Fewer guests, fewer bouquets and absolutely no garter-toss: Second-time brides are setting their own wedding traditions. But that doesn't mean that budgets for second or "encore" weddings, as they are sometimes called, are a second thought. As Charleston, S.C.-based planner Tara Guerard puts it, "They're spending the money!"
Brides and grooms making a second trip down the aisle tend to skip using a traditional house of worship for the ceremony, opting instead for unique and picturesque venues that have special meaning for them. They also tend to forgo the customary cake-cutting, turning instead to special touches such as serving each guest a miniature version of the bride and groom's two-servings-only wedding cake.
HERE COME THE KIDS
Children often play a larger role in second weddings. The most common way to include younger children from a previous marriage is as flower girls or ring bearers; older children are typically the best man or maid of honor, with no other attendants. Sons may give away their mothers, and Kendall Brown of Media, Pa.-based Eclatante Event Design recalls seeing one groom "given away" by his two daughters. She adds, “I have a couple who is planning to make promises to the children as part of the vows.” Children may say vows of their own or have a special piece of jewelry--bracelet, ring, necklace--to exchange at the time the bride and groom do.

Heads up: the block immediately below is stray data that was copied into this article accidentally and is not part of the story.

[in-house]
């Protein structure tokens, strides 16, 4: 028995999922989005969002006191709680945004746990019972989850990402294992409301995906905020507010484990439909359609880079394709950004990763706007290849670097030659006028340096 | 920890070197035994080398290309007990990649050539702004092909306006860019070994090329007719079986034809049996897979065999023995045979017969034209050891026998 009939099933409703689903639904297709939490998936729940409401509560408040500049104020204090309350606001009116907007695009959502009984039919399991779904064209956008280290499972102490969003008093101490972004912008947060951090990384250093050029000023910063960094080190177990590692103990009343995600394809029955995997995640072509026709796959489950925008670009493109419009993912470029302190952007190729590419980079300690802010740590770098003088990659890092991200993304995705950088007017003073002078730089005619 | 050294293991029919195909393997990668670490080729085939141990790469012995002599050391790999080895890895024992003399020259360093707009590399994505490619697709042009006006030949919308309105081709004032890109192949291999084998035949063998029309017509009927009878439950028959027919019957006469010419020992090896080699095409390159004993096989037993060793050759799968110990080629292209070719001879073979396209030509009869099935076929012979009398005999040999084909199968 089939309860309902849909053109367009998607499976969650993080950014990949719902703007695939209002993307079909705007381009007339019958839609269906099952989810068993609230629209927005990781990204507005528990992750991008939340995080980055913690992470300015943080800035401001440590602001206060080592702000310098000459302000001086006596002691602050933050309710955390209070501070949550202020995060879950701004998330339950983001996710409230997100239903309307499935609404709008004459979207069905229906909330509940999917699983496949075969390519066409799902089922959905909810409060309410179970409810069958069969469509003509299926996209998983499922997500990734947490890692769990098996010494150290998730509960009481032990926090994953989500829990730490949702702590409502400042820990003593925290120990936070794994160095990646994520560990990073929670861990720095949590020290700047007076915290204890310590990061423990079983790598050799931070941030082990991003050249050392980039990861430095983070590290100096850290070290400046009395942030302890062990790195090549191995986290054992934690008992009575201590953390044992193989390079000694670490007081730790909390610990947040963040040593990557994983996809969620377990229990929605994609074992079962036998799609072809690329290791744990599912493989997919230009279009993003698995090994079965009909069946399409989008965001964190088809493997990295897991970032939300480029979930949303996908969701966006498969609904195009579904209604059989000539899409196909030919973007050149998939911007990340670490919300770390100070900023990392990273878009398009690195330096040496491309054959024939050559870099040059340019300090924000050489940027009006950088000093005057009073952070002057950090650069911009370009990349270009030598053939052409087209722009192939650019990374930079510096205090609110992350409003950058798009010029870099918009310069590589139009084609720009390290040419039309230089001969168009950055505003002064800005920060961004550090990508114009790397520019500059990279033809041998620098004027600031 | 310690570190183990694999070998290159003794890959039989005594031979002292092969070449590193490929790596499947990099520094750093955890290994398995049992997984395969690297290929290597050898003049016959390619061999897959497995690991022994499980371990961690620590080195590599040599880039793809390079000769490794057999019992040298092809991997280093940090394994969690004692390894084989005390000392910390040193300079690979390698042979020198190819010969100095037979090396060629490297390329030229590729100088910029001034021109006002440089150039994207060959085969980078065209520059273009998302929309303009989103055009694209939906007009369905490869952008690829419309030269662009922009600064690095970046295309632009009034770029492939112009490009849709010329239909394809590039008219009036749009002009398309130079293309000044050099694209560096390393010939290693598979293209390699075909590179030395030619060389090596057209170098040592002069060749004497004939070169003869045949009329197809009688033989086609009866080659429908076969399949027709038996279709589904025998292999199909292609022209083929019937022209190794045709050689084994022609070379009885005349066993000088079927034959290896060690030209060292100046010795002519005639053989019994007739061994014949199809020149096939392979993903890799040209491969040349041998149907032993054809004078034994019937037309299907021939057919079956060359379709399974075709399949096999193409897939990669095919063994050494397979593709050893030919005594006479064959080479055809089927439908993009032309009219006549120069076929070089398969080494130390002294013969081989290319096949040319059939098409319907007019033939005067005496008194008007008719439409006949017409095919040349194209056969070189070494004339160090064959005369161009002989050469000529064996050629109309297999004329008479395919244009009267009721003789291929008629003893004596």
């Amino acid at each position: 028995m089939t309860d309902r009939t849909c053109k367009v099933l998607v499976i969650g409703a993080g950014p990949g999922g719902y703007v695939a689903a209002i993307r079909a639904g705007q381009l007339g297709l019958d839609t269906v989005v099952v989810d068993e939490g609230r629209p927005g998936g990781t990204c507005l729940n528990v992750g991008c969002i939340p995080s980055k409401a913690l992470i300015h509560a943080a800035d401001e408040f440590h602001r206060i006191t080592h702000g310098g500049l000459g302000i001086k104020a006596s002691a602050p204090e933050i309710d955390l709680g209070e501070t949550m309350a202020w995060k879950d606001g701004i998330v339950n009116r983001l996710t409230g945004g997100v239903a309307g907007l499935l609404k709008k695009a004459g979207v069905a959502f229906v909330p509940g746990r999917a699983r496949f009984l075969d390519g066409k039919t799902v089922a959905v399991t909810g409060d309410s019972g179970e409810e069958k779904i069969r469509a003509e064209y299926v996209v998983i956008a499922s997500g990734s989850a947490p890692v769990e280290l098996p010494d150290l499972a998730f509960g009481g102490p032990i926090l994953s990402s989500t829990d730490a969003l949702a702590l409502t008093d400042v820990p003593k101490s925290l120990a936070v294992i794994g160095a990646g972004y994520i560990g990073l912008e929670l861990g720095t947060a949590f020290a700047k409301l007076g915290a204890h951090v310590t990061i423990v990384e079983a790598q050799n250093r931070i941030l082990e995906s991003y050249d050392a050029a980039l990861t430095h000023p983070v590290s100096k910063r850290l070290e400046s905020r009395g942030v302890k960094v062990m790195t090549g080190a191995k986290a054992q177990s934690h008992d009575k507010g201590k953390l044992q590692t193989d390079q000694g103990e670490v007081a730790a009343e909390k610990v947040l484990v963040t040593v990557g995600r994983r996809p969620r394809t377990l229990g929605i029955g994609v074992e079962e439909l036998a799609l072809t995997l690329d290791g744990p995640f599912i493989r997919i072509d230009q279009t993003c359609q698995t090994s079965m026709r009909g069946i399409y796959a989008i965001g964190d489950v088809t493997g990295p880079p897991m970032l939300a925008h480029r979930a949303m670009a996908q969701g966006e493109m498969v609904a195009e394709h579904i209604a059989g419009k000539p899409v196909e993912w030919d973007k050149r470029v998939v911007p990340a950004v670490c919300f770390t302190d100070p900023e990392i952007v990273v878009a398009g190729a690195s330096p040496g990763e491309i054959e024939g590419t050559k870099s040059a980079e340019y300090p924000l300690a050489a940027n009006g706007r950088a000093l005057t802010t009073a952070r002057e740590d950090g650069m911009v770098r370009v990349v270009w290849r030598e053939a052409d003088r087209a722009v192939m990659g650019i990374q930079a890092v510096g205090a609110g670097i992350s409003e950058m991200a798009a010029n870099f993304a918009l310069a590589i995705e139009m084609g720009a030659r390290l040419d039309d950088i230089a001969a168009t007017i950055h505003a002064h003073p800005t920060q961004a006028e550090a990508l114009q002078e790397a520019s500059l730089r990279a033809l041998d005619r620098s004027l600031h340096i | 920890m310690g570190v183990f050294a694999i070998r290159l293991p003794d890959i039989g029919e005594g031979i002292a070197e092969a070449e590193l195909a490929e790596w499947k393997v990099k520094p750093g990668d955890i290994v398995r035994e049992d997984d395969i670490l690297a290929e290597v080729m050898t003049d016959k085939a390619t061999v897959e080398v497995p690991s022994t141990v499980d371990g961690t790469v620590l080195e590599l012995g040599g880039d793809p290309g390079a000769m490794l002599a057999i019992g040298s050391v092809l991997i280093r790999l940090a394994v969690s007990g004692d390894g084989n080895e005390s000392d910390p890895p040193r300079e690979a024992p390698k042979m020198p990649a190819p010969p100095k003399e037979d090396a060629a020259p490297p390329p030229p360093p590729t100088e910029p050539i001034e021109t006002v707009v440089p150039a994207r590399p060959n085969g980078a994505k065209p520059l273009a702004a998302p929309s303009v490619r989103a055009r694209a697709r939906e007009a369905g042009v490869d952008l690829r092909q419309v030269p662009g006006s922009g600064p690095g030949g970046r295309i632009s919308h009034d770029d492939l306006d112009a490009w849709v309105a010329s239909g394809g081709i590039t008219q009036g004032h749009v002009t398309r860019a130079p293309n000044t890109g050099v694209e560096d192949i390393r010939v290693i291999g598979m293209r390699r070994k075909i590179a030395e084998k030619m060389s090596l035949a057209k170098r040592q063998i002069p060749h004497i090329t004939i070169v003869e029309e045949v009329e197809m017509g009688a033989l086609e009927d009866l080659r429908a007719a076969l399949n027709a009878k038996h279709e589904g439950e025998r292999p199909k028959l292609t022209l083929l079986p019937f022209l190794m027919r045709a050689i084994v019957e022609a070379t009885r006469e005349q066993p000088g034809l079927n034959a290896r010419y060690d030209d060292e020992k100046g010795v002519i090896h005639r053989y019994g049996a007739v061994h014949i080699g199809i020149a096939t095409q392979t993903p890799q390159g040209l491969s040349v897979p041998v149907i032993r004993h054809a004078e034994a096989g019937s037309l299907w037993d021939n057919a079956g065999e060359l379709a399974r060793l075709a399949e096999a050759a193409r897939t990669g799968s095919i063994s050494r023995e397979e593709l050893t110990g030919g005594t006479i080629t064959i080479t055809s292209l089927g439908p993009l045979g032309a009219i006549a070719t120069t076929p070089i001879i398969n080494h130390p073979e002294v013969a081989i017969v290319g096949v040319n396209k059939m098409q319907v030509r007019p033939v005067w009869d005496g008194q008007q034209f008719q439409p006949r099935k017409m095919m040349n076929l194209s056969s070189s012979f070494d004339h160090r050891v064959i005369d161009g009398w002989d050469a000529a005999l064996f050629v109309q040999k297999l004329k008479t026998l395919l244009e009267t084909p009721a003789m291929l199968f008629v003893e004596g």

Traditions that seem sweet for a 20-something bride are less suited to a mature bride. The first dance between the bride and her father is often not considered an option. And as one woman told Brown, "If you have to be given away at 50, that's a problem."
For the full story, see the April issue of Special Events Magazine.